Numerous frustrated readers lack automaticity, which keeps them from developing into proficient, well-rounded readers. When doing something, we act without consciously thinking about it thanks to automaticity.
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Also, automaticity means that it allows you to read and spell words quickly. In this post, we are going to take a look at what this important skill actually is, and why we need automaticity in reading.
We are also going to go over some tips and tricks for acquiring this skill to improve your reading immensely.
What Is Automaticity in Reading?
When a skill becomes automatic, we are no longer required to consciously consider each step as it occurs. Alternatively, we are able to do it effortlessly, and occasionally even while consciously contemplating something else.
We can quickly activate or use the skill. After achieving a high level of accuracy, automatic skilled performance emerges with continued practice.
Do you recall your initial bike-riding lessons? Every decision you made had to be carefully considered. You probably rode slowly so that you could process multiple actions and pieces of information while attempting to maintain balance.
You could learn to ride a bike without consciously thinking about each action after receiving direct instruction and lots of focused practice.
Automaticity in reading refers to the capacity to recognize or decode words quickly, easily, and accurately. “Expert” readers can decode words while paying little attention to the decoding process.
Why Is This so Important for Reading?
If students want to be proficient readers and learners, they must advance their reading automaticity skill. Students’ fluency and comprehension will suffer without automaticity.
Consider this: A student spends all of their mental energy trying to decipher nearly every phrase. How well will they be able to read the sentence?
What chances do you think students have of truly understanding what they read if their reading is irregular? Or if they are getting distracted by several words at once? The working memory of a student is limited.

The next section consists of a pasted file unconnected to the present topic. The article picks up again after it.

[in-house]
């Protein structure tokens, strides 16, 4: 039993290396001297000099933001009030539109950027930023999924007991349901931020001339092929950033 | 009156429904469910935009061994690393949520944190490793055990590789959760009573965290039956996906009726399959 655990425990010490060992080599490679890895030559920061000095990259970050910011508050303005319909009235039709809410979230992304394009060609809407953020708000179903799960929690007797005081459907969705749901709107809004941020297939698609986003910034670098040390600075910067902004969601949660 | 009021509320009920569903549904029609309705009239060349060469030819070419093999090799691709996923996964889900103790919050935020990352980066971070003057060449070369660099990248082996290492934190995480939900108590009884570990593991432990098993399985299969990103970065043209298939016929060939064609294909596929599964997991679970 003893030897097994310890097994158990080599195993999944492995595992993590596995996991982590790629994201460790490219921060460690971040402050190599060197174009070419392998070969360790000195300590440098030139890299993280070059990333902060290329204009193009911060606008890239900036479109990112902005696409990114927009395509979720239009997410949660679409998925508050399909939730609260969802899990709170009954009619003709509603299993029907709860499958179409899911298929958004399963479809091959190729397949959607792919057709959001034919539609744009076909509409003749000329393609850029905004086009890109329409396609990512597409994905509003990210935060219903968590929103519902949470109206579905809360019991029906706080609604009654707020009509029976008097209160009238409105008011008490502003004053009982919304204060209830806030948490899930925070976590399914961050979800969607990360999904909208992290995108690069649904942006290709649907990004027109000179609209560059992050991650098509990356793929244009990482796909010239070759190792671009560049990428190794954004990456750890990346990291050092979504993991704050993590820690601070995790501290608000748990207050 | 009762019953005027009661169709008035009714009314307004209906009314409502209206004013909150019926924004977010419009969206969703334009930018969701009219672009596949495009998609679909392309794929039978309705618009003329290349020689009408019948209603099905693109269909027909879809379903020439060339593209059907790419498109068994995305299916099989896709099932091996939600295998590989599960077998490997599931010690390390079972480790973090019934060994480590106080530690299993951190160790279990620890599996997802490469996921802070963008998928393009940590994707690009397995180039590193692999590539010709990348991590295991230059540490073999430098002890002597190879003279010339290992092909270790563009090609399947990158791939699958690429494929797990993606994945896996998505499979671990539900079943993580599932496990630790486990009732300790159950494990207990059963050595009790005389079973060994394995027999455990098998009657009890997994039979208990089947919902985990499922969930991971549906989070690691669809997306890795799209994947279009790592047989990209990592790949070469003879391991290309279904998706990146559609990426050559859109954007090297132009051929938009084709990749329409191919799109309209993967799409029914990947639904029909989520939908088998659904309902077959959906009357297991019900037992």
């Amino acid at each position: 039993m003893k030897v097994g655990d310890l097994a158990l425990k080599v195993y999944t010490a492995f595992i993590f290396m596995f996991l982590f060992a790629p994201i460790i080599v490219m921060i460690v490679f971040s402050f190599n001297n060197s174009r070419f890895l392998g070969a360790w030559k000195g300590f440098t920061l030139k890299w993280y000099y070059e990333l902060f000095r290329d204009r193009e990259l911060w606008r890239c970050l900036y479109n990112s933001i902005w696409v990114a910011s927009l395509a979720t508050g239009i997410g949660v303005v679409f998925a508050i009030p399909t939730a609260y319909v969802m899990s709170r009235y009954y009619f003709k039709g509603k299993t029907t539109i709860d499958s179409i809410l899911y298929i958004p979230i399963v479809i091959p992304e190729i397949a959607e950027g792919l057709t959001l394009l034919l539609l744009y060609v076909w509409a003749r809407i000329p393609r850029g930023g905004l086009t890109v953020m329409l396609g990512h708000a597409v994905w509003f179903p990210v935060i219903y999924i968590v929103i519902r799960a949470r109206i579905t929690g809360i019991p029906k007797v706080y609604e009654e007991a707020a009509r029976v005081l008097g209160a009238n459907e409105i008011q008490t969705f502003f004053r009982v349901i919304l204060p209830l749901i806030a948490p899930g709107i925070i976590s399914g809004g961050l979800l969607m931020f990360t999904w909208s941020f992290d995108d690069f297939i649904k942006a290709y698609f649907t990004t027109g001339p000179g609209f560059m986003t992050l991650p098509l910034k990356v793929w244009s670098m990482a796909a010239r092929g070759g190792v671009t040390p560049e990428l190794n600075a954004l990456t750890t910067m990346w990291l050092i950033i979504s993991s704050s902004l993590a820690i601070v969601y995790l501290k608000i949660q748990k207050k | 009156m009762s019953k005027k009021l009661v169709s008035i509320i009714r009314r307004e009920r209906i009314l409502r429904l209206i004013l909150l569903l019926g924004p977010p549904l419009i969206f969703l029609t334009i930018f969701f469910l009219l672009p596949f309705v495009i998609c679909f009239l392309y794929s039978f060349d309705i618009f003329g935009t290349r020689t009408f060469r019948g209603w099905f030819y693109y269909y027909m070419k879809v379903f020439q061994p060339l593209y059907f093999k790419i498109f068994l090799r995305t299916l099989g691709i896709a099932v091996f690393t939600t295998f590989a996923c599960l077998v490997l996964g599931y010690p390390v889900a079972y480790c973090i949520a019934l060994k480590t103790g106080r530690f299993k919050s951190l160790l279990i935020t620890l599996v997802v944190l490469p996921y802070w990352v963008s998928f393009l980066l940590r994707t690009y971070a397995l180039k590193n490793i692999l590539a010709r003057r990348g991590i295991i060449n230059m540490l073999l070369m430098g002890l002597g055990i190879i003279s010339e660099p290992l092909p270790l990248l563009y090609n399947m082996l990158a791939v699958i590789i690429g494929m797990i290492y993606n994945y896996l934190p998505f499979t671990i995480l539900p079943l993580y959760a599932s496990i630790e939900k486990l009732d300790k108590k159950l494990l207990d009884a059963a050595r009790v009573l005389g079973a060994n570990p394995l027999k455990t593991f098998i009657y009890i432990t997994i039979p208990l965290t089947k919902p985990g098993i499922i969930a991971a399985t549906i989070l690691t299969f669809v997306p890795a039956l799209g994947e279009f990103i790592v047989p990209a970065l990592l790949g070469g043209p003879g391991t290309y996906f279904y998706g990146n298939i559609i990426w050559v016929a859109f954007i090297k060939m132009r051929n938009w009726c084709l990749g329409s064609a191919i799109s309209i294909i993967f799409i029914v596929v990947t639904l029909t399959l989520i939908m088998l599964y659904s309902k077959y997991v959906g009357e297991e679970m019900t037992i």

Automaticity may be to blame if a student tells you they detest reading. When the student realizes how much time and effort it takes to read every word, he or she may feel overwhelmed and exhausted.
In the end, it is your duty to help your pupils in learning these important skills. If you don’t teach them the right way to do so, they can’t gain this ability automatically.
Tips for Developing Automaticity
If your students have reading difficulties, there are plenty of things you can do to help them as a teacher. Below are a few ideas you can try on your own in your classroom.
Practice Phomemes and Words That Rhyme
The English language has 44 separate phonemes, or sounds. Students can start to grasp these sounds by practicing them with you, using flash cards, or in whole-group settings on your interactive whiteboard.
Students can decipher an unknown word by relating it to something they already know when they can recognize rhyming terms. Your students are asked to determine whether three words rhyme. Ask the students to draw connections between the spellings of each word.
Reading With a Timer
Ask your kid to read as much as they can during the allotted one minute. Note where they paused when the timer runs off, and talk about any passages they had problems reading.
The students should read the same text twice while the timer is set for one minute again. Observe to see how much further they can go after some practice.
Let your students view both tapes and discuss their observations of their development afterward.
Your Instructions Should Be Explicit
It is imperative that you practice the instructions you intend to deploy. Use a variety of exercises that show your process during small group instructions. To better grasp what you are reading, use a variety of reading techniques.
Reading, Reading, and More Reading!
In the end, the most effective approach, or strategy, is to simply have your pupils read as much as possible. The more books they are reading, the more words they will be exposed to.
Once they see the same word they are struggling with for the fifth time, they won’t have issues with reading that anymore.
Children must read words repeatedly in order to develop automaticity for reading, just like when riding a bike or tying their shoes. This may need struggling kids to see a word more than ten times before they can retain it without being reminded.
Children can enhance this skill by repeatedly reading word lists, phrases, or brief texts. They will become better readers the more they read, at which point we may start teaching fluency and comprehension.
Practice reading material with a timer to increase the reading speed and help their brain make sense of words faster. Have your pupils take on reading challenges to help associate new words with their meaning.
Lastly, always make sure they are reading at least 30 minutes a day. You should also allow for breaks to get their reading brain back into peak performing condition.
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